Editorials from around Pennsylvania

Published on NewsOK Modified: October 15, 2014 at 12:46 pm •  Published: October 15, 2014

Legislators need to start thinking outside the box. Maybe they could hold session days on Thursdays or just be in session for more weeks.

It's clear that the current schedule isn't working, and changes are in order.

— Beaver County Times



We could use more cops like Central Bucks police chief James Donnelly. In fact, we could use more cops like Donnelly in the government. We're thinking county government. And here's why.

When Donnelly was summoned to the county courthouse in Doylestown last week to remove a couple of stubborn activists from the sidewalk, Donnelly didn't show up club in hand. He showed up hand extended and politely greeted activists James Babb and Andrew Rumbold.

After a brief and uneventful discussion, which was captured on video, Donnelly left. And the activists, who were handing out leaflets about the rights of jurors prior to Donnelly's arrival, remained at their public post — fliers and rights intact.

Questioned by our county reporter about his decision, this is what the chief said: "Clearly, the public sidewalk is public property. County policy does not trump the U.S. Constitution."


The policy to which Donnelly referred had been recited by Bucks County Security Director Christopher Daley for the activists' benefit and coincided with a threat to call police if the two didn't play by the rule. And the rule, according to county policy, is that demonstrators and the like are to conduct their business at the corner of Court and Main streets, about a two-minute walk from the main courthouse entrance. In other words, pretty much out of the flow of courthouse foot traffic. And likely out of the view and minds of anybody entering or exiting the courthouse, including county officials whose offices can mostly be found in the courthouse.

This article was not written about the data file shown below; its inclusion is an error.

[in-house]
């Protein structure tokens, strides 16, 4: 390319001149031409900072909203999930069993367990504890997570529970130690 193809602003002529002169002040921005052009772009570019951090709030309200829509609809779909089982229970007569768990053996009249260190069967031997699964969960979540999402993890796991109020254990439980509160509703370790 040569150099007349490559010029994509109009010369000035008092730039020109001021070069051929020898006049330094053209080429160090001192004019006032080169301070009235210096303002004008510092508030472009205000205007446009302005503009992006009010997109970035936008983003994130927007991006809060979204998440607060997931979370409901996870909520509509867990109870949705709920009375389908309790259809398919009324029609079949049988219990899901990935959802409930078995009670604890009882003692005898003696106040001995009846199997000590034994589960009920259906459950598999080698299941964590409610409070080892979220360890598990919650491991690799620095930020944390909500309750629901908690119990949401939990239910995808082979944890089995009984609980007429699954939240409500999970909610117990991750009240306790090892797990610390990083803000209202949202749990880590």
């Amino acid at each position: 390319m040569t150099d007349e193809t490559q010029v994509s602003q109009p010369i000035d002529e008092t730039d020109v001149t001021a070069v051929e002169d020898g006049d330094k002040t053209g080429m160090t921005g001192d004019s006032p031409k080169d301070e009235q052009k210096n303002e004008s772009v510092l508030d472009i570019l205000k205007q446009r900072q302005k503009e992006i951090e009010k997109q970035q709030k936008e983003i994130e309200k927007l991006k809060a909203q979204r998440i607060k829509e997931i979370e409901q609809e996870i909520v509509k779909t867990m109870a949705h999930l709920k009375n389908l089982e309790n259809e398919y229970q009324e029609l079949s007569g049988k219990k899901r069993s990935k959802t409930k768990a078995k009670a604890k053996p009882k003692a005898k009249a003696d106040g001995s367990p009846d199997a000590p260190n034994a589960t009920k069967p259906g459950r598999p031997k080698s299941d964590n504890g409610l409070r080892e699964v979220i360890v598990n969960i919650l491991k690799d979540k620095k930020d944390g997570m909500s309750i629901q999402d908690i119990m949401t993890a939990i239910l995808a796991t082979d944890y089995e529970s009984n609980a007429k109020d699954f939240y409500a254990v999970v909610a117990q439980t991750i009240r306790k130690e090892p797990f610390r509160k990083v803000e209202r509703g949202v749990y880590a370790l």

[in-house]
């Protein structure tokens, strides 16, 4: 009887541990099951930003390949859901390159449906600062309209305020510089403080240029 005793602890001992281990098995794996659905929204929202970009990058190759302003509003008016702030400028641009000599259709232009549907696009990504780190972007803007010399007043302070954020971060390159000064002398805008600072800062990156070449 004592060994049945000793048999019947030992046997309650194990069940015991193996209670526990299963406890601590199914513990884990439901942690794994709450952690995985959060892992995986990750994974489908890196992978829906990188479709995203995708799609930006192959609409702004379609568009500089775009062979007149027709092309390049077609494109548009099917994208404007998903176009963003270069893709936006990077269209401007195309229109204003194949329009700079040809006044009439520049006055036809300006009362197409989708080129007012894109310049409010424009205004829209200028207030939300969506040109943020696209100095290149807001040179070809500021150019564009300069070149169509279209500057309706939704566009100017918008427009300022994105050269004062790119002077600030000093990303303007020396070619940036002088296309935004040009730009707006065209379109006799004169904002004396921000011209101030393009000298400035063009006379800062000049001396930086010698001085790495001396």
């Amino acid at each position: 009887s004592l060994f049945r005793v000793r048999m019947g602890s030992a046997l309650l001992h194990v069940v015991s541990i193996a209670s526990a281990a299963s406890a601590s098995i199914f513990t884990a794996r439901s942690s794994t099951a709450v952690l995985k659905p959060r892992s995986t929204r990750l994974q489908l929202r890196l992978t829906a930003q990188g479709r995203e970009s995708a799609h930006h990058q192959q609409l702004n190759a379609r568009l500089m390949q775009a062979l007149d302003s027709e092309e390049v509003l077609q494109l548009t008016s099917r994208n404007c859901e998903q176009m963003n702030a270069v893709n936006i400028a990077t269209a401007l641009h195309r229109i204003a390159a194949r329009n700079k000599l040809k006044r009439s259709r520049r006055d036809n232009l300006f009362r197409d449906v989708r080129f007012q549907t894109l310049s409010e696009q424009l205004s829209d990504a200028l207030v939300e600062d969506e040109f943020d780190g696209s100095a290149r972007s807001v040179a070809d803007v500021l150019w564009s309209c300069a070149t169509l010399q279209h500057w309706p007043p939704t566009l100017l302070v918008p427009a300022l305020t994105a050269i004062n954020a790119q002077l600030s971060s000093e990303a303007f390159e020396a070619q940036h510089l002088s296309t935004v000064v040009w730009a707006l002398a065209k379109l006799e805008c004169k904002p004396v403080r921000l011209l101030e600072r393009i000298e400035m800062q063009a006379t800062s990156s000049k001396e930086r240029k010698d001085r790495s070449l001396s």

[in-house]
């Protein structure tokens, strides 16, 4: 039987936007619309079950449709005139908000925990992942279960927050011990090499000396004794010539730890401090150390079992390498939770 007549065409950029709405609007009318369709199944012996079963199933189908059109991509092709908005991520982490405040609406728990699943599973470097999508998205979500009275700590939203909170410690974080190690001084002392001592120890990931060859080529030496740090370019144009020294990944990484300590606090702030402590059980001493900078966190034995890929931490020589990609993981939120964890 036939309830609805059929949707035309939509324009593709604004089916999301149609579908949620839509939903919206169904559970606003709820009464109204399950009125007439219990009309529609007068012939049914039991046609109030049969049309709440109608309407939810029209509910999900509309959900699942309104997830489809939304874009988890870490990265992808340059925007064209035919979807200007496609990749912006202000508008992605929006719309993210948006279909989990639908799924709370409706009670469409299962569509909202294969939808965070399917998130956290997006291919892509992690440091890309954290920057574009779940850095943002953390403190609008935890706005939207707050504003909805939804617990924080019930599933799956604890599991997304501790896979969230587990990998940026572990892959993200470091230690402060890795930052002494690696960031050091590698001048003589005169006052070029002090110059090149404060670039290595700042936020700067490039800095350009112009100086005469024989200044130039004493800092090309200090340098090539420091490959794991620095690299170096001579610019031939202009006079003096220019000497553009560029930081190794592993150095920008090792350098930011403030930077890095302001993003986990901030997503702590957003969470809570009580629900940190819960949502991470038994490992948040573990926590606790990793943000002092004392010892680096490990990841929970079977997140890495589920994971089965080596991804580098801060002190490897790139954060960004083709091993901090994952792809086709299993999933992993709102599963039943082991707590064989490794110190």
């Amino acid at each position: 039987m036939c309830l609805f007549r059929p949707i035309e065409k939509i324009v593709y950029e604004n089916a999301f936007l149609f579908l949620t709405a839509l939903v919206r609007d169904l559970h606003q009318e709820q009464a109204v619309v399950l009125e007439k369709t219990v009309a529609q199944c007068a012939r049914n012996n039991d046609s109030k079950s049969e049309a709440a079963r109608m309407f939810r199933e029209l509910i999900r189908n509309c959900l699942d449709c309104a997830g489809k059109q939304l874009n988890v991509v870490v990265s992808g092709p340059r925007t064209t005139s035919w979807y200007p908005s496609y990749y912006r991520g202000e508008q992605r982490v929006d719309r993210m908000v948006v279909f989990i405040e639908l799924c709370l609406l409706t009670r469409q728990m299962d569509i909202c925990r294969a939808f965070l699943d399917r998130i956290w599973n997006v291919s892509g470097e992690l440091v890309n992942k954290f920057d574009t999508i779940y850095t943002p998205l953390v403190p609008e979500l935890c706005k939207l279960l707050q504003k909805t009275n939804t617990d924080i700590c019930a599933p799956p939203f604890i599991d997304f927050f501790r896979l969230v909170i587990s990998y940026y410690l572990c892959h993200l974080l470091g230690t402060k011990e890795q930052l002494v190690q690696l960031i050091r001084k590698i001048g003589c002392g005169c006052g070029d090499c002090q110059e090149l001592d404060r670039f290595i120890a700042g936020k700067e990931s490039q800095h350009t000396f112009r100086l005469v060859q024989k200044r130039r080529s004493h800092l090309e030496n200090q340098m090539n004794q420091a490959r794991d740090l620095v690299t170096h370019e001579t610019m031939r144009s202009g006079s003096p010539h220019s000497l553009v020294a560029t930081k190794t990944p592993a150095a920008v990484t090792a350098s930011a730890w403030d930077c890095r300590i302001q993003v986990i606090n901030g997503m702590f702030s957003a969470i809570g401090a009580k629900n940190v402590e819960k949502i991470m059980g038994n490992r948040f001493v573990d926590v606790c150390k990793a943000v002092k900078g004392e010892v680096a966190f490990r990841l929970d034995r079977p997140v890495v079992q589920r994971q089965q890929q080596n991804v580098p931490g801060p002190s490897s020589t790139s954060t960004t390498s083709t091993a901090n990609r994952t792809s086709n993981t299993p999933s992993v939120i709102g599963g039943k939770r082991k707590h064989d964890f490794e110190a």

So if the point of a demonstration — or, in this case, leaflet dispersal — is to garner attention and get people thinking about whatever cause the activists are behind, the county-mandated site for that activity is counterproductive to the cause. Maybe officials didn't have that in mind when they banished activism to an off-site location. But we suspect they did.

Either way, Chief Donnelly, in our view, was correct in allowing the activists to remain on the "public sidewalk." And county officials are correct in their decision to now review the policy. We believe the outcome of that review should be a change in policy, a change that won't infringe on the First Amendment right to free speech, as the current policy does.

Look, we get the concerns about security. Everybody does. We live in a world brimming with danger. And it is not uncommon to overreach in trying to cope with that danger. The policy banning free speech from the "public sidewalk on public property," as Chief Donnelly put it, is a clear example of overreach. It is now up to county officials to rein it in.

As they review the policy, we encourage them to do so with a copy of the U.S. Constitution in hand. If they don't have one, they might want to call a certain local police chief. He seems to know it pretty well.

— The (Doylestown) Intelligencer



There they sit every morning and evening — long lines of cars backed up at red lights along busy stretches of local commuter routes, often in deference to empty cross-streets.

Commuters to Scranton, especially, have been frustrated by the timing of lights in a new downtown system that works well along some streets but poorly along others.

And across the region, an array of aged traffic signals from town to town present an array of issues. Timing is suspect at some, daylight visibility at others and so on.

Perhaps because traffic signals are such a common feature of daily life, many drivers don't realize what goes into one. Each is unique, engineered to its location. And each includes much more infrastructure than is obvious by the signal itself, so that the average cost to install one is about $200,000.